Towards Sustainable Local Innovation

Together, these two problems lead towards an obvious solution: can communities be supporting in building their own stuff?

This is easier said than done, of course. Developing skills and creating a culture of applying these skills to local issues is a big task, and one we don’t intend to solve in its entirety. Rather, this project aims to examine just one piece of the puzzle. We’ll be looking at whether hackathons—intensive bursts of activity around the creation of new technologies—can be used to bring together community members and makers to discuss local issues and propose solutions, while creating enthusiasm around technology and the possibilities it presents. We’ll also be exploring how we can document and share these processes and the things we develop, so that other communities—ones who don’t have a research project working with them—can replicate and take inspiration from the same ideas.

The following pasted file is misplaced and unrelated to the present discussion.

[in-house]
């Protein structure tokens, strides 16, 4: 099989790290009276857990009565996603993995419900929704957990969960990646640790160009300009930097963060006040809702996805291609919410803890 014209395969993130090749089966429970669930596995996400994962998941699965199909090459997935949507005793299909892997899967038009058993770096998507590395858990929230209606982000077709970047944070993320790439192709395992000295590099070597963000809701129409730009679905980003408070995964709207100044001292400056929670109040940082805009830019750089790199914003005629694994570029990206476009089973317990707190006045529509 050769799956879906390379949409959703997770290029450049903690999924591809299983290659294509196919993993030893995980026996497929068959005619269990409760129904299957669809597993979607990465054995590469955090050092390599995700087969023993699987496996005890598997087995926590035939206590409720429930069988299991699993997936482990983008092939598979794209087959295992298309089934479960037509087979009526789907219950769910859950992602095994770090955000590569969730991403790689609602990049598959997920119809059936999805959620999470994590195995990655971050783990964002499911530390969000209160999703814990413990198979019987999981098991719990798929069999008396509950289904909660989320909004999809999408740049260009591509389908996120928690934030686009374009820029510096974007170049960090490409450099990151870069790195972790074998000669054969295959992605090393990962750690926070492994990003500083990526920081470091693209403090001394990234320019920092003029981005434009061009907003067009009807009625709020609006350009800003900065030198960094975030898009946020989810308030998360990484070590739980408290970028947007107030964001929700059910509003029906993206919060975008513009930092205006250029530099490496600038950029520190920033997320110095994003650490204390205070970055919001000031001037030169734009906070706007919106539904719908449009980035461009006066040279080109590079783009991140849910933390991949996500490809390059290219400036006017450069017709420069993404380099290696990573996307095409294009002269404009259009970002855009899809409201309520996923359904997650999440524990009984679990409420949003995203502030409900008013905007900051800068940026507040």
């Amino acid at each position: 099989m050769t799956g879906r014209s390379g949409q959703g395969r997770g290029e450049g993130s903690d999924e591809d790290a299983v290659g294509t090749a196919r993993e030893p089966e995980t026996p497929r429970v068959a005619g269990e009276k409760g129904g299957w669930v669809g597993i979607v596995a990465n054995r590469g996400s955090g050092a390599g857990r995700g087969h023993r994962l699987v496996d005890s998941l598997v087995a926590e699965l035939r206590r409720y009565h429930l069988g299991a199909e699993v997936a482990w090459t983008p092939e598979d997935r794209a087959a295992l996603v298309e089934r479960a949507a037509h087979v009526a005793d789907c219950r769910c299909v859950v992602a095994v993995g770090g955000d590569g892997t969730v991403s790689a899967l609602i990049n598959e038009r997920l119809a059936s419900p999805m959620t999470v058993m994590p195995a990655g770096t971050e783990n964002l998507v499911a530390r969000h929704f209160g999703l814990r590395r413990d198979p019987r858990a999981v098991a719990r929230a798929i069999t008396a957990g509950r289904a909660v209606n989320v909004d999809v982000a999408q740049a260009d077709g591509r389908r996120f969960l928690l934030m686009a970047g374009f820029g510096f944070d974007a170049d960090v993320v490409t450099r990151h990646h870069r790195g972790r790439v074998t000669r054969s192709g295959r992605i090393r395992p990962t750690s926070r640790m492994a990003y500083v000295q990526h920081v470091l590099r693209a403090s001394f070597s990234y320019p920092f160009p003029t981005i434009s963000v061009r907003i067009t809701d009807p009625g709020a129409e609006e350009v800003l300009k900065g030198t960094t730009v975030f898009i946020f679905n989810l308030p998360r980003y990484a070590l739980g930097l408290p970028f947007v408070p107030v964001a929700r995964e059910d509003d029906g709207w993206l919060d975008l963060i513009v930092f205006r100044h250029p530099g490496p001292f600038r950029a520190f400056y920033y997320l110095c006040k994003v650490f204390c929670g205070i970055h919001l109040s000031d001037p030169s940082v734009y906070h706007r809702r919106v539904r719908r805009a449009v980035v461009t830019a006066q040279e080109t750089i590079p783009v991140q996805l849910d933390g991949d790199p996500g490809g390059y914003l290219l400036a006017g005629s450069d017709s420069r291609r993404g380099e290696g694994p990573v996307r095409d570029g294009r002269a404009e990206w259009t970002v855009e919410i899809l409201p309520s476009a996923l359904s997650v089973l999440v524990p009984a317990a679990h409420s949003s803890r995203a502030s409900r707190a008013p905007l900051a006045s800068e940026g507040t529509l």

The bulk of the project will take place later in the year, but in the meantime we’ll be attending other people’s hackathons around Scotland and UK to figure out how hackathons are already been appropriated for other purposes. You can keep up with us on the project website, as well as on Twitter.

Four Makerspaces and a Shed

Over the past three months, I’ve been doing site visits to maker and hacker spaces across Scotland. For the first phase of In the Making, we’re surveying existing facilities in the UK to identify what opportunities and challenges they might present to disabled users.

Two Types of Space

MakLab © STV Photos

MakLab © STV Photos